EDISON - Vanessa Andresen and Dawn Sudol were shocked and angered when they arrived in Rome to begin their 18-day vacation and nothing was what they expected. They used Intrepid Vacations, an online travel agency based in Marlton, to book a European trip after finding the company on Groupon.

"The pictures of the hotels looked amazing, they were close to all the sites that we wanted to see," said Andresen.

But as soon as the women arrived in Rome, they knew they had a big problem. They thought they'd be staying at the four-star Hotel Siviglia. The hotel employees never heard of Andresen and Sudol or Intrepid. Their actual accommodations were at a camping village, complete with bungalows, no frills bathrooms and bunk beds.

"Bunk beds! No towels, one sheet. We weren't prepared for that," says Sudol. "Who travels with their own sheets and towels when you're supposed to be staying in four-star hotels?"

They called Intrepid Vacations, thinking there had to be a mistake.

"He said, 'No, this is what you paid for.' I said I would not at my age with these young girls go and choose to camp. That was not what was on the website," said Sudol.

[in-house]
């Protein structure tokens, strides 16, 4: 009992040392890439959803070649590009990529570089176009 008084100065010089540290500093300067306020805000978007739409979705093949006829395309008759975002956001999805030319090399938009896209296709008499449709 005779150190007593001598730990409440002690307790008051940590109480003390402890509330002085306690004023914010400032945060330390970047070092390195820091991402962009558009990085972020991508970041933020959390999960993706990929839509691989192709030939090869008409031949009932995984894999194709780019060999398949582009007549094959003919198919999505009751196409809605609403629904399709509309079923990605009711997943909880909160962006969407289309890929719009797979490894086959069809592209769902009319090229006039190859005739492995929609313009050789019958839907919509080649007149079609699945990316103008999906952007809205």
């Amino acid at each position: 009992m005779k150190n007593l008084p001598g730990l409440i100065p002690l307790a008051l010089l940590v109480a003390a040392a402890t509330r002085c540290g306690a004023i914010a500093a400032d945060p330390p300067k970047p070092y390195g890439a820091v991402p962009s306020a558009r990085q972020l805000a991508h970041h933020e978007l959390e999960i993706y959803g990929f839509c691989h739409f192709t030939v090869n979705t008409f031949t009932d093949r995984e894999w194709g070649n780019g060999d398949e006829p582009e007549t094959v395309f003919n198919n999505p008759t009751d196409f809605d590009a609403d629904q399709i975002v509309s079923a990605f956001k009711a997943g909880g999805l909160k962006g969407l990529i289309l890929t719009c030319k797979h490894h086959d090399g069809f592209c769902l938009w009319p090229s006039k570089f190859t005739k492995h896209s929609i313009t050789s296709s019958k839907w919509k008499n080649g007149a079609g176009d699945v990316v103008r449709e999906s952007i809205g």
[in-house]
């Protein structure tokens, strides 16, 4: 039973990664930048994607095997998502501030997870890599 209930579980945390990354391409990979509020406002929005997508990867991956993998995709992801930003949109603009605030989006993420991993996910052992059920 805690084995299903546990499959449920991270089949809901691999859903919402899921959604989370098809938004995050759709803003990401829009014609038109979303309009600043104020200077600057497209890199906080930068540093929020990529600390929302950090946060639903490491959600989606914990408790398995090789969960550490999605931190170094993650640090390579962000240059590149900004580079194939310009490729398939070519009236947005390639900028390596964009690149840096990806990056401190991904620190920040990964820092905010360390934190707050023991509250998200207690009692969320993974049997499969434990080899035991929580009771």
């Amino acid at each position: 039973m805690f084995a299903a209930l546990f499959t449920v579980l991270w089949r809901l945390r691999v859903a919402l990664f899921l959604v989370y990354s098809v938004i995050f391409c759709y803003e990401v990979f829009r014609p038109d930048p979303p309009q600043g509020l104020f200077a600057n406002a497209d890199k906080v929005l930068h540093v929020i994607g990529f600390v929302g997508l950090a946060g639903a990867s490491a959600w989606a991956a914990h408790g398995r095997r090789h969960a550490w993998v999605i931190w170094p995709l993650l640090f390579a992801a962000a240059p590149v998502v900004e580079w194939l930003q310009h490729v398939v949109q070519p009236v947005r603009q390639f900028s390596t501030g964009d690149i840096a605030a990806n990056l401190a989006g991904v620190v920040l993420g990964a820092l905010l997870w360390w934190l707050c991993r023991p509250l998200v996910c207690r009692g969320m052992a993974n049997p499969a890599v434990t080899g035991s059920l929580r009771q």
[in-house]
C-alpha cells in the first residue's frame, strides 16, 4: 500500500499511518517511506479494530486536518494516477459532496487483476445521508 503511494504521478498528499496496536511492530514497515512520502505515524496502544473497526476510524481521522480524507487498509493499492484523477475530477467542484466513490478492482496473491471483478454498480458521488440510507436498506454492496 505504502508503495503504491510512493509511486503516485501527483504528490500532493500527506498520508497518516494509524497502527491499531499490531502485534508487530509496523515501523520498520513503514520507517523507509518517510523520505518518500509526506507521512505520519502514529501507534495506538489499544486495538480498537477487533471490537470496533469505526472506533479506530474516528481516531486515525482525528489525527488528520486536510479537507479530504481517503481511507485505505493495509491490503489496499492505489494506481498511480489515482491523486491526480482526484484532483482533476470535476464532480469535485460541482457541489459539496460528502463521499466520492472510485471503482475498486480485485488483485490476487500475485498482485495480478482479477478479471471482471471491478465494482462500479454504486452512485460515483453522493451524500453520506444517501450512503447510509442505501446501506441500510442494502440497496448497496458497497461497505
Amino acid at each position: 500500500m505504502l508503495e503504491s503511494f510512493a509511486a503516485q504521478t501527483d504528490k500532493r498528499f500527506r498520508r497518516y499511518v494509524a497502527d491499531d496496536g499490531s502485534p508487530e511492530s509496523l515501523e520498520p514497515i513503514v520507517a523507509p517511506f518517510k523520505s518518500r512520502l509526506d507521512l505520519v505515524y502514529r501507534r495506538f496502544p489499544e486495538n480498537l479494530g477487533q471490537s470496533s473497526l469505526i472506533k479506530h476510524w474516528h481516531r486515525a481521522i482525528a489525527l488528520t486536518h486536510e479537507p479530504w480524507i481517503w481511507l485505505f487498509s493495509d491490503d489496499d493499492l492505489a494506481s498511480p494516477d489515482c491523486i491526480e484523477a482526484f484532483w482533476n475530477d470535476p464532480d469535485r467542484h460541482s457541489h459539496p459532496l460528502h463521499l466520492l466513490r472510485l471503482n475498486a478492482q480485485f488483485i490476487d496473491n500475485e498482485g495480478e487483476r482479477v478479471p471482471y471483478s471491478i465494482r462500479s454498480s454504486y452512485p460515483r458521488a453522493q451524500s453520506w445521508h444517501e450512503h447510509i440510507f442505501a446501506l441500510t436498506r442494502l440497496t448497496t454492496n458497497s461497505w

It was the same story in city after city. In Munich, the women wound up in a hotel in the red light district. In Nice, where they expected to dine alfresco at the Villa Victoria, they wound up staying in something that looked like a dorm room with no closets.

"Every new place we were basically afraid to turn the key and walk in," said Andresen. "It was nightmare after nightmare."

Sudol says, "I think he owes us either another vacation or our money back because this is not what we paid for and unfortunately we can never get that experience back."

The owner of Intrepid Vacations, Brian John, refused to speak to News 12 New Jersey on camera. Over the phone, he insisted the women never bought the five-star package advertised on Groupon. He says they bought a cheaper one that substituted campgrounds and hostels for luxury hotels, for a savings of about $500, around $30 a day.

"The program that they actually purchased was cheaper and was not the same package that they saw on Groupon," John says. "We have copies of the exact invoices that we sent out to the client that did not indicate anything about Groupon."

That's not what our Kane In Your Corner investigation found. A document, which Intrepid sent the women a few weeks before the trip, specifically says they are getting the Groupon deal … which should have included the luxury hotels.

John insists that's just a typo. John says the real proof is that they paid for an 18-day Western Europe trip that started in Rome and ended in France.

"Our Groupon started in Rome and ended in London," says John. "So I think we're talking about two different things here."

"I don't understand how you can advertise one thing and give someone a completely different experience from what they're expecting. I just don't understand it," says Andresen.

There is some good news for Sudol. She disputed the charge with her credit card company and got a refund. Andresen is still battling with her credit card provider.